Panama City, including the suburbs, is only 1 million people. However the place feels more like Seattle than Portland. There are a crapload of skyscrapers and it has a very international feel. We had brunch in a diner that almost resembled a Shari's. While there we ran into an Israeli guy we had met in Tamarindo named Nir. We chatted with him for a while, then he took a cab to the airport and we went to the waterfront, which is an interesting place. On the horizon you can see a mass of ships lining up to go through the Canal, while nearby there are local fisherman, plying the dirty waters of the bay. The skyscrapers come right down the to water, creating a strange man-made cliff face. The waves crash into the boardwalk and sometimes will send a huge spray up onto the sidewalk. The first time it happened Dave and I thought the sidewalk was collapsing. There was a big cracking sound then we saw white spray in our peripheral vision.

We followed this into the heart of downtown, where we had an afternoon snack. This consisted of sitting on couches on the sidewalk, smoking a hookah and drinking mint tea while eating fruits and Mediterranean appetizers. All the while the place next door was playing French jazz as a soundtrack. It was a surreal, yet incredibly enjoyable experience. After that we walked down to the old colonial district (Casco Viejo), bordered by slums to the west and the rest of the city to the east. While wandering Casco Viejo we walked right up to the doors of the Presidential Palace before realizing what it was. Of course there were alot of police and a few soldiers around, but still, try to imagine walking down a narrow street, turning a corner and you are next to the White House. We had a good time strolling Casco Viejo before returning to downtown for drinks and dinner.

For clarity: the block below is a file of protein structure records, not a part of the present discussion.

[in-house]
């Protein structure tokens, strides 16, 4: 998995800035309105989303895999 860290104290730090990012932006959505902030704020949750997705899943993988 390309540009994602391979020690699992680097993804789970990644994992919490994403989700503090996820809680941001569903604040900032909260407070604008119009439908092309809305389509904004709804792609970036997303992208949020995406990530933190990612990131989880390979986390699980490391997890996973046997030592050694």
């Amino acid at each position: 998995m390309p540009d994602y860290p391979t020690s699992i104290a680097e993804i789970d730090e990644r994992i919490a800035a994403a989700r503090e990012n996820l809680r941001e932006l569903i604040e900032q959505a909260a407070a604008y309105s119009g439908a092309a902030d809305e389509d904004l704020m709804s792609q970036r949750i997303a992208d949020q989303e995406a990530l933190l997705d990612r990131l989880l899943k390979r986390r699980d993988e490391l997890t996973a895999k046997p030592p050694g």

We drank at a supposedly Irish pub, but there was nothing Irish about the place. It was an American Sports bar, with huge plasma screens showing basketball and bull riding. The view was nice, as it was several floors up. After that we went to...the Hard Rock Cafe, Panama. Yeah, so other than the waitress not speaking English it was like any other Hard Rock Cafe I have been to. They had a 2 for 1 deal going with Hurricanes, so we were really drunk by the time we left. I don't really remember much after that, but somehow we made it back to the hostel without getting robbed, so things turned out all right.

Well, internet is alot cheaper here than anywhere else I have been in Central America, but it is still not free. I will post again soon, as there are some significant events that have befallen Project:Wanderer the last two days. But for now, that fills in the middle of the week. Until the next post - Pura Vida.